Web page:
In this webcast The Brain Scoop takes an interesting look at the homes of eusocial animals and other insects. The video includes many interesting details including that adult weaver ants can’t produce the silk used to weave leaves together so they pick up their larva and use them like a glue stick.
Mosquitos are responsible for huge amount of suffering and death. In 2015 200,000,000 people were infected with malaria and 500,000 died.
It is amazing what knowledge science has provided about the causes of human disease. It is great to have videos like this available that let us learn a bit about it from a short and understandable video.
Using our scientific knowledge to design and implement solutions offers great possibilities. But we also have to worry about the risks of such attempts. Making decisions about what risks to take requires well informed people that are able to understand the opportunities and risks and make intelligent decisions.
Another great webcast from SciShow. In this webcast Hank Green discusses how we have used plants to treat us and improve our health.
In the webcast, Hank also does a good job touching a bit on the scientific inquiry process (which is something I find interesting and I think is very important for people living in society today to understand).
The human microbiome is a very interesting aspect of our health and biology.
The 99% figure they quote is mainly silly. It might be technically accurate, but it is much more misleading than accurate (if it is accurate). We have more non-human cells than human but those cells are much smaller and we are overwhelmingly made up of human cells by weight (95+%).
The complexity of healthy bodies is far from understood. It is interesting to watch our understanding of the balancing act going on inside of us. Many foreign “invaders” are critical to our health.
I am thankful for scientists doing the time consuming and important research to find new ways to fight disease. Here is an interesting webcast discussing how chemotherapy is used to fight cancer and how scientists are looking to algae to deliver the chemotherapy drugs to better target cancer cells (while not savaging our health cells).
I am also thankful to the funding sources that pay for this research (and for cool explanations of science, like SciShow).
Sadly the actual research paper (by government funded university professors) is published by a closed science publisher (when are we finally going to stop this practice that was outdated over a decade ago?). Thankfully those responsible for SciShow are much more interested in promoting science than maintaining outdated business models (in direct contrast to so many science journal publishers).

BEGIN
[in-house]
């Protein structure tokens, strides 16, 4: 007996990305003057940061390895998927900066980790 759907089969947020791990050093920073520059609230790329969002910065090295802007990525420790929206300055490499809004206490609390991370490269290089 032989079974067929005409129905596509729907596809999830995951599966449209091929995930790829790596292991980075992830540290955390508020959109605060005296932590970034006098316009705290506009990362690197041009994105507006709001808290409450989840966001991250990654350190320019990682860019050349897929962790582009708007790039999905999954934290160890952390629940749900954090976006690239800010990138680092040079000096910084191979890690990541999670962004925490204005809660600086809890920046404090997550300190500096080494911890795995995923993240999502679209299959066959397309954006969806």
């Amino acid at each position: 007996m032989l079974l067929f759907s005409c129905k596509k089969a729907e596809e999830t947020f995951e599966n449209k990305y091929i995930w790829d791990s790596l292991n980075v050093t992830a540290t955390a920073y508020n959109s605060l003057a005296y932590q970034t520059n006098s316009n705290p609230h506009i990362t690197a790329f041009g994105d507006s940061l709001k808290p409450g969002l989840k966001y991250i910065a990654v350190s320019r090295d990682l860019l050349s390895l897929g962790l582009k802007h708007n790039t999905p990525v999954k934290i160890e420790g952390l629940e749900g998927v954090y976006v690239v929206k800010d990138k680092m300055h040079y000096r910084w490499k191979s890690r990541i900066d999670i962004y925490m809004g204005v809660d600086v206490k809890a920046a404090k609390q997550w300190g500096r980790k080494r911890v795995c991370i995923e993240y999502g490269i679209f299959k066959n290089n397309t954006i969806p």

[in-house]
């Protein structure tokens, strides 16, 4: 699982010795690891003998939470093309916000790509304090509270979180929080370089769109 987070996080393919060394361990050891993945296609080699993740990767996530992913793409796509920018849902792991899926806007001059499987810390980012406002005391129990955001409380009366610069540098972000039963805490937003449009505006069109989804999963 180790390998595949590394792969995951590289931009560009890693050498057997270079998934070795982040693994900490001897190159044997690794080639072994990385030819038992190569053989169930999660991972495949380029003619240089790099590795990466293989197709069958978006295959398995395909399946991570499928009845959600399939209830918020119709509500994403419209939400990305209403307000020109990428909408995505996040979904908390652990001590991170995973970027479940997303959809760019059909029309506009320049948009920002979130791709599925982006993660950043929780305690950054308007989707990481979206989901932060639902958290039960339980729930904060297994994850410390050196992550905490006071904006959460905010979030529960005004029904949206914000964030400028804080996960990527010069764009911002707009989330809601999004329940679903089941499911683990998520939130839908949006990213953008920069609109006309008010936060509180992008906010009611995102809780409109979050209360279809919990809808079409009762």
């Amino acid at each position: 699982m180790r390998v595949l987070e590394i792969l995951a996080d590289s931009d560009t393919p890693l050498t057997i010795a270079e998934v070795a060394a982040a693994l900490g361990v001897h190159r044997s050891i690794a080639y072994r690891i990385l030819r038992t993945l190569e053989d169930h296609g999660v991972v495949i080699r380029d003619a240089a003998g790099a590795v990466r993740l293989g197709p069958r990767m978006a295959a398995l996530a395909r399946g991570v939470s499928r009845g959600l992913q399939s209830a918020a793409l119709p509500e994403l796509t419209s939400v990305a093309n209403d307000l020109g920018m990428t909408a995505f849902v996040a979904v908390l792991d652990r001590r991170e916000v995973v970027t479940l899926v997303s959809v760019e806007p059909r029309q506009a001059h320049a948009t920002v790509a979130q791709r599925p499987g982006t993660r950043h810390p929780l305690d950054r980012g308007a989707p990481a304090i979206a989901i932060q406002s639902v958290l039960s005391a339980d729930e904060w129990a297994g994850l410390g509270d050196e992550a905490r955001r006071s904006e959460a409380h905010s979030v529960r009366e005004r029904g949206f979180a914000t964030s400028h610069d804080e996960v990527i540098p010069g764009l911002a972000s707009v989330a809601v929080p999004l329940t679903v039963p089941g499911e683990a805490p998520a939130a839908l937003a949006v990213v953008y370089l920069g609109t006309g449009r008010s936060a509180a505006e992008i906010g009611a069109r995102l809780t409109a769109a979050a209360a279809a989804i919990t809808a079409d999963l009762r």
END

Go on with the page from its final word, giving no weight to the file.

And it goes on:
Nice webcast that reviews the benefits of exercise that are confirmed by medical studies.
Other than [not] smoking there are few modifiable risk factors that seem to have the huge impact on heath activity does…
150 minutes a week of moderate (walking briskly, biking, even mowing the lawn maybe) activity (30 minutes a day 5 days a week) is a decent target for a minimum amount of activity for most people. I have not bought a car since my move (2 months ago) and walk to the grocery store, library, bank, subway, restaurants which is easily 30 minutes and usually more each trip. And for further away places I am biking.
Nautilus Live provides a live view of the E/V Nautilus as it explores the ocean studying biology, geology, archeology, and more. The site also includes highlights such as this video of a siphonophore.
Siphonophores are actually made up of numerous animals even though they look like one animal. These amazing colonial organisms are made up up many smaller animals called zooids, and can be found floating around the pelagic zone in ocean basins. The Portugese Man O’ War is a famous siphonophore.
Each zooid is an individual, but their integration with each other is so strong, the colony attains the character of one large organism. Indeed, most of the zooids are so specialized, they lack the ability to survive on their own.
Bats are generally wonderful creatures and helpful to us. For example, they eat lots of insects that are annoying (like mosquitoes) and pollinate lots of plants. Of course, they also eat lots of good (for us humans) insects but the insects still seem to be able to fulfill their environmental niches so all is good.
And they are flying mammals which is, of course, cool.
But bats also transmit virus to us, which do us lots of damage. As the video explains as we have intruded into bat territory and chopped down their natural feeding spots we have come into contact with them more. And because bats evolved to be very resilient to virus and they live in large colonies (for easy transmission of the viruses to lots of bats) they can host viruses and survive long enough to infect lots of other bats, and to infect us if we meet them.
I actually didn’t know this (mentioned in the video): most viruses have a very difficult time surviving even with temperatures a bit above the normal human temperature (98 degrees Fahrenheit). Bats, while they fly, have internal temperatures that soar to 104 degrees (40 degrees centigrade) which kills off most viruses, but certain hardy viruses survive. This also explains why we run fevers when we are sick (which then can kill off viruses) – which I am sure I learned at some point but I forgot. But for the bat viruses that strategy doesn’t work.